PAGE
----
Join us for a spectacular autumnal meeting on Saturday, June 7, 2014 at noon.
The Philadelphia PowerBook Users Group (PPUG) will hold its Welcome to Springtime Festival meeting from 12 noon to 3 p.m. at the Manayunk Brewing Company. We usually have lunch (and a brew) while we talk mobile computing.
PPUG founders Jason O’Grady (PowerPage.org), Rob Parker, Bob Snow, as well as Youngmoo Kim will be on hand to talk about latest developments in mobile computing, new Macs, iPad, iPod, iPhones, and the latest Apple developments. Come hear special presentations from our panel and some fabulous demos as well.
Jason and the gang will discuss the latest announcements and developments from Apple’s WWDC which will have just ended on June 6th. So we will really be the absolute first user group to discuss all of the newest latest developments coming from Apple for the next year.
You don’t want to miss this meeting!
Of course we’ll have a healthy serving of Q&A.
Join us for a great meeting, it’s free and open to you and your guests.
It’s a sad day for fans of Twist, the ETA/arrival time app and service. After working intermittently for the last four of five days, the website was taken down and the app was removed from the App Store over the weekend.
The developers confirmed that Twist was shuttered on April 5, 2014 in a Tweet:
After more than 1,000 years of Twist-Time-Travelled, Twist is no longer in service. Thank you to all our users, supporters and fans!
With the rash of iPhone 6 rumors hitting the wires lately, the expression “where there’s smoke, there’s fire” could be considered apropos.
The months leading up to an iPhone announcement (expected in September, in the case of the iPhone 6) are filled with leaks from Apple’s supply chain. Parts, pieces and components become increasingly harder to hide as the company begins to manufacture millions of devices. Manufacturing partner Foxconn (a.k.a. Hon Hai Precision Co.) has the capacity to build as many as half a million iPhones per day at its peak, and as it does, leaks become inevitable.
Armed with leaks of case molds, schematics, and the rear bezel of the iPhone 6, French Apple blog Nowhereelse.fr and graphic designer Martin Hajek teamed up to create some fabulous 3D renders of the most anticipated smartphone of 2014:
What’s your take on the iPhone 6 renders? Love ’em or hate ’em?
While this one lands squarely in the rumor department, someone posted what might be the first photos of a bona fide iPhone 6 to microblogging service Weibo (via Nowhereelse.fr and BGR)
It might only be the rear casing, but these photos look like they could be the real deal.
What’s your take? Any Chinese readers care to translate the on-screen text to the left of the first image? Any pixel pushers care to grok the EXIF data? Start sleuthing and post your discoveries in the comments.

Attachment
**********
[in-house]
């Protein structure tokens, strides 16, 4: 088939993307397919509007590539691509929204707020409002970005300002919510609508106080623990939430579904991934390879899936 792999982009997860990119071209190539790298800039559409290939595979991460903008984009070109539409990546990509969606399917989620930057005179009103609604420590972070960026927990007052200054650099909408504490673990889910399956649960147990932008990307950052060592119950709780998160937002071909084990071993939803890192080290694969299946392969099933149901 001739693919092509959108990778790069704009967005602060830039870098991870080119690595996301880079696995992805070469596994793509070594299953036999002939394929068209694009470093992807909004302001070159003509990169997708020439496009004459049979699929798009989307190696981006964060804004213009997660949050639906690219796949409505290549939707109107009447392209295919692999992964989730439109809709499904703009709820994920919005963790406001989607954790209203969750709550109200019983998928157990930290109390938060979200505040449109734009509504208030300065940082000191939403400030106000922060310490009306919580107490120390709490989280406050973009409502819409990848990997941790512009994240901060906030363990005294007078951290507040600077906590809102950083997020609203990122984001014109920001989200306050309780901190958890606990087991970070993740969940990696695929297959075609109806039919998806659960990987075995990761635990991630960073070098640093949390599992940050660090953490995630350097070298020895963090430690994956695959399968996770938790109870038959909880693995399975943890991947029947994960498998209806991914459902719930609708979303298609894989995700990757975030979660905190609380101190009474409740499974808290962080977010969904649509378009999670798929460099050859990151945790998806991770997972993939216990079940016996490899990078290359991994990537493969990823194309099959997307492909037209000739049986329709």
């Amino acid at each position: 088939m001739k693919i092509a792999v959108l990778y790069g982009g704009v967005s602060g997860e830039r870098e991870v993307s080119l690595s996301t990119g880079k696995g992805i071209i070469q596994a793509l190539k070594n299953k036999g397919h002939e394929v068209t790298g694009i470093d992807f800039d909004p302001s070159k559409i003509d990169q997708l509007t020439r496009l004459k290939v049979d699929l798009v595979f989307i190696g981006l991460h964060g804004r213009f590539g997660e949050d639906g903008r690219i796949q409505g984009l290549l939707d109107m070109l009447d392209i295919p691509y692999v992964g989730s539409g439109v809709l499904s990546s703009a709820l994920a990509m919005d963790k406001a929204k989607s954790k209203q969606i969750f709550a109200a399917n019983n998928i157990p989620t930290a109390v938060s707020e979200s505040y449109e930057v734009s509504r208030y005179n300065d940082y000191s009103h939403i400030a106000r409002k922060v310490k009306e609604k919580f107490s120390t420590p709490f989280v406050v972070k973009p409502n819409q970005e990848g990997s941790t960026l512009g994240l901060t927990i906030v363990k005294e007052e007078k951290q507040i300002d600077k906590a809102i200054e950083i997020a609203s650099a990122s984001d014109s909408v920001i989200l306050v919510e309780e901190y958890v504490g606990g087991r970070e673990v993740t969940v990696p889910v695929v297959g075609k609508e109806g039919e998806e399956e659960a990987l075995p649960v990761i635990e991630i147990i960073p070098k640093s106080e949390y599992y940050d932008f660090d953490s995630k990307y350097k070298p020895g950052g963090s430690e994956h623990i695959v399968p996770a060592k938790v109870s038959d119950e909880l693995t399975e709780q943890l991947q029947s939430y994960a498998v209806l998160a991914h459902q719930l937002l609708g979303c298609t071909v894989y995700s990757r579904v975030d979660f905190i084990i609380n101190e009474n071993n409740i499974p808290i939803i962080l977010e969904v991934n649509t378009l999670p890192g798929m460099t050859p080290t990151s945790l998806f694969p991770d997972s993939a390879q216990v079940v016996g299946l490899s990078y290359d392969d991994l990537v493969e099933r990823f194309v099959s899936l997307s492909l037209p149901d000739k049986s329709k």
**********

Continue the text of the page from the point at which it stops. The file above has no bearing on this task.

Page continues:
The good folks at Nowhereelse.fr have posted a document from a Chinese website that they think could be a schematic design for the iPhone 6. The drawing depicts a device that is 85 millimeters wide by 150 millimeters long, which would give it a display with a 5-inch (diagonal) screen.
The problem with the leaked dimensions is that they don’t sync with previous rumors that we’ve seen about the upcoming iPhone 6 sporting a 4.7, 5.5, or even 5.7-inch display (or possibly, both).
Take this one with a healthy grain of salt and, as always, consider the source. Without further confirmation the drawing should be treated with skepticism and scrutiny, but if you have any theories on it (one way or the other) sound off in the comments.
In probably my favorite post of the week, Apple’s finally rumored to be exploring large displays for the iPhone 6, tentative due in the fall. Look, everyone likes to have a phone that will run al day on a charge but it’s foolish to think that Apple’s not losing customers that want larger screens to Sammy. Sure, many iPhone owners also have iPads (I’d venture to say that it’s a high percentage) which should satisfy their need for a larger screen, but many don’t and they’re not cool with a puny 4-inch iPhone.
Research firm DisplaySearch reports in their new Quarterly Worldwide FPD Shipment and Forecast Report reports that Apple is likely to launch two new versions of next-generation iPhone with two larger display options. According to the report Apple will launch a 4.7-inch model with 1600×900 resolution, 386ppi and LTPS TFT LCD display technology. A larger version of the “iPhone 6” could pack a 5.5-inch display with 1920×1080 resolution at 401 PPI utilizing the same display technology.
The X factor here is developers. They’re going to need to re-compile their apps for a fourth screen size and Apple will have to tell them about it by WWDC (think June-ish) at the latest.
The good news is that Apple is exploring two iPhone screen sizes (4.7 and 5.5-inches) so that there will be an option for both small and large hands. (Read more at The Apple Core).
What size iPhone 6 would you buy?Is 4-inches a deal breaker?
Tom’s under the weather, so I wanted to pitch in and cross-post a few of my ZDNet posts. In this one I discuss an issue that’s near and dear to my heart. My kids have accidentally purchased lots of In-App Purchases (IAPs) from the App Store because of Apple’s 15-minute no password window and nefarious developers that riddle free apps with ads and coerce kids into clicking through to bogus add-on purchases in Freemium apps.